Thoughts From An Astrophysicist

Dr. Neil DeGrasse Tyson wrapped up his science fiction film tour, debunking movies and beer commercials based on their scientific accuracy, with a touch of humor.

His goal is not to defer anyone from the pure enjoyment of pictures, but to ask the question: is this scientifically possible? If so, what can we learn from it? If not, how can we make it possible? Are we asking the correct questions? Science is the foundation of life where one question leads to another.

He flowed from thermodynamics, quantum physics, biology, mathematics, and beyond, transcending the audience on levels of understanding. The least accurate movie is Armageddon. "Wouldn't it make more sense to train astronauts to become drillers instead?" The most precise film, although not 100 percent, goes to The Martian. Author Andy Weir wrote it with intent citing, "I imagined [Dr. Tyson] was standing behind my shoulder, reading my every word."


Disney's Frozen got an appraisal for featuring the word fractals in the lyrics of "Let It Go." When it came to time-travel, Bill & Ted's Excellent Adventure was a personal favorite on his list. He found it most excellent that the director made a note to include all the historians in their native tongues during the history project portion. Moreover, it was an epic thought process to discuss traveling back in time, so history would not repeat itself.


As for beer commercials, would one bust out a bud-light if an asteroid was heading straight for Earth as their last choice of beverage? No one in the audience voted aye. In the end, Corona had accurate timing for a twilight moon rising.

Beyond the science and PowerPoint presentation, Dr. Tyson is quite humble and generally engaged. At the very core, he is a scientist and human being who has been and currently being misunderstood. His intentions are like toddlers learning to walk and play, sheer curiosity. That's not a quality only the Dotorates have. It's a quality that all humans and animals possess. This engagement goes back to asking the right questions and challenging our learning behaviors. He expresses the action of science and leaves his 'pupil' to their free thoughts of expression—an admiral quality in any person, which allows conversations and idealism to flow voluntarily.



After a brief photo session, I became enamored that he took my question very sincerely:

Is there a way to make science reliable yet unbias?

"Go to a lecture and question the work. That's how to respect scientists even if they don't like it. If there is any bias, call it out. We [scientists] don't want to become called out for being bais because you throw our work into question. There can be bias in the hierarchy of society; therefore, science doesn't have unique issues with that per se. In terms of what you discover to be true about the world, it could make your belief bais. For example, the military may want you to create weapons. Then the future of science can be influenced by what can help the military. That's a bias, but not in terms of what is true. It just takes life in a different direction."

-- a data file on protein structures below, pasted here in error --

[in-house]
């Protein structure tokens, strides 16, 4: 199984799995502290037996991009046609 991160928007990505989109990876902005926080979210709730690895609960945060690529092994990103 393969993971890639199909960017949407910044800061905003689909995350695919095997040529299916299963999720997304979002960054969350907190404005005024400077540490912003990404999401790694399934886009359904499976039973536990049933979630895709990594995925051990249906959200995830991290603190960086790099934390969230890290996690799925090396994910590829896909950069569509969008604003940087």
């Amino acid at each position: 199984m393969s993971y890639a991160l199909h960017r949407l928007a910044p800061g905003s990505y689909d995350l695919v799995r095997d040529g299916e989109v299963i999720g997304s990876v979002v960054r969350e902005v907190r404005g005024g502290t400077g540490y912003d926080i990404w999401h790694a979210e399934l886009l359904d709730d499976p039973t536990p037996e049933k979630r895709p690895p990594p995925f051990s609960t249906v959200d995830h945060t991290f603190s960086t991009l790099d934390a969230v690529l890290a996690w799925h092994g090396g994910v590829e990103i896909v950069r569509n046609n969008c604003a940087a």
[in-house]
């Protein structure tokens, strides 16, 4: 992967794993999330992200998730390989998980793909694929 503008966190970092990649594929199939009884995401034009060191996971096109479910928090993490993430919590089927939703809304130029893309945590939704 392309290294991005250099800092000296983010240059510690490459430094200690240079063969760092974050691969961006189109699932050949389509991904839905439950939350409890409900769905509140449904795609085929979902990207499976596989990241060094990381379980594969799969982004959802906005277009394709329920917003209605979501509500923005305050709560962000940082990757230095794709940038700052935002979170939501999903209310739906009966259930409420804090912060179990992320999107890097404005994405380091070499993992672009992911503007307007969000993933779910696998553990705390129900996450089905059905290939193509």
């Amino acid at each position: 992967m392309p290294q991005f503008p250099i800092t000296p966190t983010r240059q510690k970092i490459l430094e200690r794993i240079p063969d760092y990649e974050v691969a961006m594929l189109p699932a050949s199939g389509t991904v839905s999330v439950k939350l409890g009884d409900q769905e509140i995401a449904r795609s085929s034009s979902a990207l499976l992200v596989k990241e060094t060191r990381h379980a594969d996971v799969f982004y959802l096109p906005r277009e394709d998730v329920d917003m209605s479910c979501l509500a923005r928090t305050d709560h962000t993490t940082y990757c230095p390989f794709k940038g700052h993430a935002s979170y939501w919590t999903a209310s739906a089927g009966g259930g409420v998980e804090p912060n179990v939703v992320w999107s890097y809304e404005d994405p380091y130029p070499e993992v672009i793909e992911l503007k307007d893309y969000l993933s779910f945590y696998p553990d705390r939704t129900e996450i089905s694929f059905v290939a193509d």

In his experience, this question is not the biggest threat in our society at the moment.

"Yes, someone should think about it, but not too much."

He stated that his wife, who holds a Ph.D. in Mathematical Physics, often thinks on similar grounds. He expresses that women are likely to embrace a link between the big bang and a cyclical universe. As women, we live our lives in cycles in ways that men do not.

"Growing up, we didn't have the data to know whether the universe was in a steady-state or if there was even a big bang. They were both competing hypotheses for the origin of the cosmos. My wife pondered and yet understood it. You can have a bais on what nature should be just based on your own life experience. Again, it comes back to the bais, not being what is ultimately true."

Furthermore, local Charleston photographer, Matt Drobnik wanted to know if humans can give insight into something that space probes cannot. (Since our time with Dr. Tyson was limited I'll redirect this question to a similar one in his book "Letters From An Astrophysicist").

Dr. Tyson steers clear from a philosophical approach and deflates philosophy due to the focus of "word usage and word meaning, rather than ideas. The progress of science is a domain where ideas matter more than words."

"Science primarily concerns itself with obtaining sufficient knowledge in addition to seeking a foundation of truth, understanding, and meaning. The sufficient knowledge should be able to be tested on predictions about its past and future behavior. Computer simulations can substitute for this when sensible.

If we predict with accuracy and precision the behavior of nature, then we are satisfied with our work and move on to the next problem. I would say that the major equations of modern physics (but not limited to quantum, relativity, thermodynamics, and evolutionary theories) provide truths in understanding for the behavior of things and the existence of phenomena.

It can be frustrating not to get one's physical hands on the subject of interest. But we learn in astrophysics that the telescope is even better than hands. This empowers us to use a lens of investigation that's forged in the operations of nature. And remember to keep looking up!
"

The second tour leg extends March 17, 2020 - June 22, 2020. Tickets.

New Cosmos season begins March 16 on National Geographic.


Website

Comments